Comp(EAT) and Achieve


Participating in sports and recreational activities is an important part of a healthy, physically active lifestyle for kids. Unfortunately, the risk and incidence of injury exists with activities, but poor nutrition and dehydration can exacerbate the frequency and severity of these occurrences. Subsequently, increasing awareness and knowledge of best nutrition practices for youth athletes is necessary and is highly dependent on parents and coaches conveying and enforcing this information. These were two of the motivating factors behind the creation of our Comp(EAT) and Achieve Nutrition Program. 

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“We are so misinformed on proper nutrition these days, and sadly, current fads are more understood than facts. Because these fads are often contradictory to how we should be fueling ourselves as healthy, active individuals, I’ve made it my mission to advocate real nutrition and food as fuel. An enormous amount of incorrect information clouds the internet, television, and social media, so it is my goal to clarify and provide accurate, well-rounded nutrition information. It’s all about balance, and it doesn’t have to be as confusing as it seems.”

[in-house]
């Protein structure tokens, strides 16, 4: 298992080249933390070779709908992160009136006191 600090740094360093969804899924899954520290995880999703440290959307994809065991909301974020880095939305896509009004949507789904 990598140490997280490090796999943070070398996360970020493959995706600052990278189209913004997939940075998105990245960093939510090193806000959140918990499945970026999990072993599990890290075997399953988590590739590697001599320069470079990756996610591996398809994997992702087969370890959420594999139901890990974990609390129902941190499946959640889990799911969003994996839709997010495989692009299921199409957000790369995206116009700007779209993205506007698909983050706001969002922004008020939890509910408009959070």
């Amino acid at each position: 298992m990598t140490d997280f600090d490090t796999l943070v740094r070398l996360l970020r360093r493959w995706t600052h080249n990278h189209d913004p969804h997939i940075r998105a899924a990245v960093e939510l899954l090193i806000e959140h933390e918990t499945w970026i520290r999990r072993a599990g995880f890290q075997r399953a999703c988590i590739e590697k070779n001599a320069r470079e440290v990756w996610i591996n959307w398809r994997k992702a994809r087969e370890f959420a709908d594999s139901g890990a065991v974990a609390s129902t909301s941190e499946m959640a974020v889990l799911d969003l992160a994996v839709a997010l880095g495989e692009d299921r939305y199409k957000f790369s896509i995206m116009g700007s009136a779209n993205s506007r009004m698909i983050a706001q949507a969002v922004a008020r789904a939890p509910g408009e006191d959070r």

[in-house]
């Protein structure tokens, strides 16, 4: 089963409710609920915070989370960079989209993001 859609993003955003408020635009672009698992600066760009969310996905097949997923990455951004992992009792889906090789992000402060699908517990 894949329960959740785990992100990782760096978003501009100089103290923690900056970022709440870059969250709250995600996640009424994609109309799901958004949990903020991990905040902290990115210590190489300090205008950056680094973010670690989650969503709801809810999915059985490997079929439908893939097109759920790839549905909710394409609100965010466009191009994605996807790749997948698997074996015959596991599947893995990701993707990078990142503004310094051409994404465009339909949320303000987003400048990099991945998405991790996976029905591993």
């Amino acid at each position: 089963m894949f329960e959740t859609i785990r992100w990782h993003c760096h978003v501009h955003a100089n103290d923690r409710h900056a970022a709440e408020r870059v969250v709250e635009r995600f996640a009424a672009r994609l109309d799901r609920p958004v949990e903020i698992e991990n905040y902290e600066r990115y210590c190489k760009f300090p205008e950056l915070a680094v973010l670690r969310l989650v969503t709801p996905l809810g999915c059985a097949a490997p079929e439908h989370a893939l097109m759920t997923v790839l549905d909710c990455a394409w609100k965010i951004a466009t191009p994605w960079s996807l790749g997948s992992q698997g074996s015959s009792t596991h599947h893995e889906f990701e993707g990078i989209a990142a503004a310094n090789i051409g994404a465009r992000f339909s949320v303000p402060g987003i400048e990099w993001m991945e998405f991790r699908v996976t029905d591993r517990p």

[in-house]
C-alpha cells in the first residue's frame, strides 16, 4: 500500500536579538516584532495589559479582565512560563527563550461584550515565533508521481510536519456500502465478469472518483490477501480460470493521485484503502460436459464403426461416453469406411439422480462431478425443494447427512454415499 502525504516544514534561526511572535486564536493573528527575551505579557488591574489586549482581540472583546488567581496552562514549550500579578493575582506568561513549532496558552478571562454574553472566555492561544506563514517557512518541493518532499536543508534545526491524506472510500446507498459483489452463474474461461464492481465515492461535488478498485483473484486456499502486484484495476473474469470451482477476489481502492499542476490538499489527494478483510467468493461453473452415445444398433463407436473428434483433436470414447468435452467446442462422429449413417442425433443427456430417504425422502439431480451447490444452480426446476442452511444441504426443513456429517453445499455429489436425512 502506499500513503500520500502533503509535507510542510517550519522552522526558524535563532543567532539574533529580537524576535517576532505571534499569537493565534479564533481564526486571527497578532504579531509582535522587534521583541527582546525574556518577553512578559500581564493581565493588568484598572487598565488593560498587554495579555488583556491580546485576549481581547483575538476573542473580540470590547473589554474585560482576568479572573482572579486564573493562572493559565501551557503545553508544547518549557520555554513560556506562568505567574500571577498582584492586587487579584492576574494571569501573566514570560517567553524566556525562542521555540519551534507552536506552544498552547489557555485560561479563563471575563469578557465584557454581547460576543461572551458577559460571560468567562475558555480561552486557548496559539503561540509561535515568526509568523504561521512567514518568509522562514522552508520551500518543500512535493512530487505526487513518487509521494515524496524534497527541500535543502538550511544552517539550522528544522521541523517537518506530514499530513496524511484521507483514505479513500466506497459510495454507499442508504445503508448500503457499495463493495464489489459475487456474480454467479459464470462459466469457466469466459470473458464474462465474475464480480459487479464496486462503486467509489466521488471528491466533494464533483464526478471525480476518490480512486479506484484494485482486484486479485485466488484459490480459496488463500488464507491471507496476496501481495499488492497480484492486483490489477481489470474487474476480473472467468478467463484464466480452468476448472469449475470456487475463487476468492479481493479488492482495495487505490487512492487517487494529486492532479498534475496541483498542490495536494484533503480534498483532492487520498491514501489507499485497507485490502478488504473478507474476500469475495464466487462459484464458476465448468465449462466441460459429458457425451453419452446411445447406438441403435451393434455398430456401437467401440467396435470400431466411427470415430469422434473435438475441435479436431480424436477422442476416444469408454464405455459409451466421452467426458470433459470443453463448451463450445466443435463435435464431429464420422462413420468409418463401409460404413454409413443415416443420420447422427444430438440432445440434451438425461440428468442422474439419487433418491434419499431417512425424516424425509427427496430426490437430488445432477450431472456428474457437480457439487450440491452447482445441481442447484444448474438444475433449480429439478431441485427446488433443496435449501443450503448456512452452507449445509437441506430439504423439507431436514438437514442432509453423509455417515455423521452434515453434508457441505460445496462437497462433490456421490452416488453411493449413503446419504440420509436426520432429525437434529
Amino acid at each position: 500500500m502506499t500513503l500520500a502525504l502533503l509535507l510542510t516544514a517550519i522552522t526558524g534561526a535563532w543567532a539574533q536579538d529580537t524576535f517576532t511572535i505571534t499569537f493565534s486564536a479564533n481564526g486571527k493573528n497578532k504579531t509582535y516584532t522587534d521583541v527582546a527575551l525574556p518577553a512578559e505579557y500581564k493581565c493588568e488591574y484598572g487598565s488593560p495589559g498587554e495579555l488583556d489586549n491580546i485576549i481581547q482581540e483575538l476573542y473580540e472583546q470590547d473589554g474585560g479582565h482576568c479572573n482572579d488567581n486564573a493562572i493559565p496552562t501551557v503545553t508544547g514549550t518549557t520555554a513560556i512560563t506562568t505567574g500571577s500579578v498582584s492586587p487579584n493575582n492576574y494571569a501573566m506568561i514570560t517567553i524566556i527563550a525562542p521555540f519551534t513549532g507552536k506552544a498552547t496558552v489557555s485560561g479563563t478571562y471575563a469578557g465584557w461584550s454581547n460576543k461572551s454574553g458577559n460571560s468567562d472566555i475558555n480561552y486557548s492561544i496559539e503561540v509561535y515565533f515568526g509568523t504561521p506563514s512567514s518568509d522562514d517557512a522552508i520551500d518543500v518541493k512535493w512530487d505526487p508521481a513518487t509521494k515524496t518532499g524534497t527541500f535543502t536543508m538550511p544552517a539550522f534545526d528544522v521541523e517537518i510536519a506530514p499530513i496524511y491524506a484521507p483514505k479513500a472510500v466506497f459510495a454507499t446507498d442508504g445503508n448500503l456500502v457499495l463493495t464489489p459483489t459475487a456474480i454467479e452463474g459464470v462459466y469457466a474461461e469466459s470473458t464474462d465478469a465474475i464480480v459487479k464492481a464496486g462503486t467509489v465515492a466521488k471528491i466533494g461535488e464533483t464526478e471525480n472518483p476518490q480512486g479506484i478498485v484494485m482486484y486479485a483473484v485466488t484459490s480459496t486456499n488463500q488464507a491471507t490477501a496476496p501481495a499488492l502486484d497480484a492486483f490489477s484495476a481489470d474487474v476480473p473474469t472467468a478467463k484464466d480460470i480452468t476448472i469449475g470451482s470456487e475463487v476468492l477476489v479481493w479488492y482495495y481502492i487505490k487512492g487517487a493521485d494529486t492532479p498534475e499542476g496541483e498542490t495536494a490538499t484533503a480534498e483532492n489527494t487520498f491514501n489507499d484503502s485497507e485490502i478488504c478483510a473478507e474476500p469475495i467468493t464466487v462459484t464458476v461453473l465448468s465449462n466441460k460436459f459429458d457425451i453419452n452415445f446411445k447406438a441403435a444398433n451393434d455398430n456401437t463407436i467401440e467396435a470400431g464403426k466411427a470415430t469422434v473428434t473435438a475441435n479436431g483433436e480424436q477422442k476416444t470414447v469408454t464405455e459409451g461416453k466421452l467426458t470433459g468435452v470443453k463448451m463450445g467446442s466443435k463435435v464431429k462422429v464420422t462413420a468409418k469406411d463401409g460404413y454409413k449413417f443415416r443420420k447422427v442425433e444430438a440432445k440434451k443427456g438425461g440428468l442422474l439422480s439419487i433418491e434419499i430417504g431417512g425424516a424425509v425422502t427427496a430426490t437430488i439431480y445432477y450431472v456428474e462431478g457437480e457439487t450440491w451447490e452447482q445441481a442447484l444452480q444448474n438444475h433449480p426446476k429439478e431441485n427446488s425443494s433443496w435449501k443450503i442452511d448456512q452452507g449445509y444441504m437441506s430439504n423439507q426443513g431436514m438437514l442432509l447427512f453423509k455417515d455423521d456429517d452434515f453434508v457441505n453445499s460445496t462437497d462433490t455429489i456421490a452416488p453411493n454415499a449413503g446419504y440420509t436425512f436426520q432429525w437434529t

Dr. Rachel Davis, fuelbyracheldavis.com


Numerous research studies highlight nutrition as an important factor in youth sports safety and injury incidence (U.S. National Library of Medicine, 2016). Regrettably, the majority of children and adolescents do not follow recommendations of the “Dietary Guidelines for Americans,” and many consume 40% or more of total daily calories from sugary beverages and solid fats – which means they are not getting balanced nutrition and are not properly fueled physically and mentally. In addition to these poor dietary habits, overall daily water consumption is also too low, which directly affects hydration and leads to a greater chance for injury. The American Academy of Nutrition and Dietetics continues to stress the importance of adequate nutrition during growth and maturation, further emphasizing the concern of adolescents not following general guidelines for overall nutrition (Academy of Nutrition and Dietetics, 2017).

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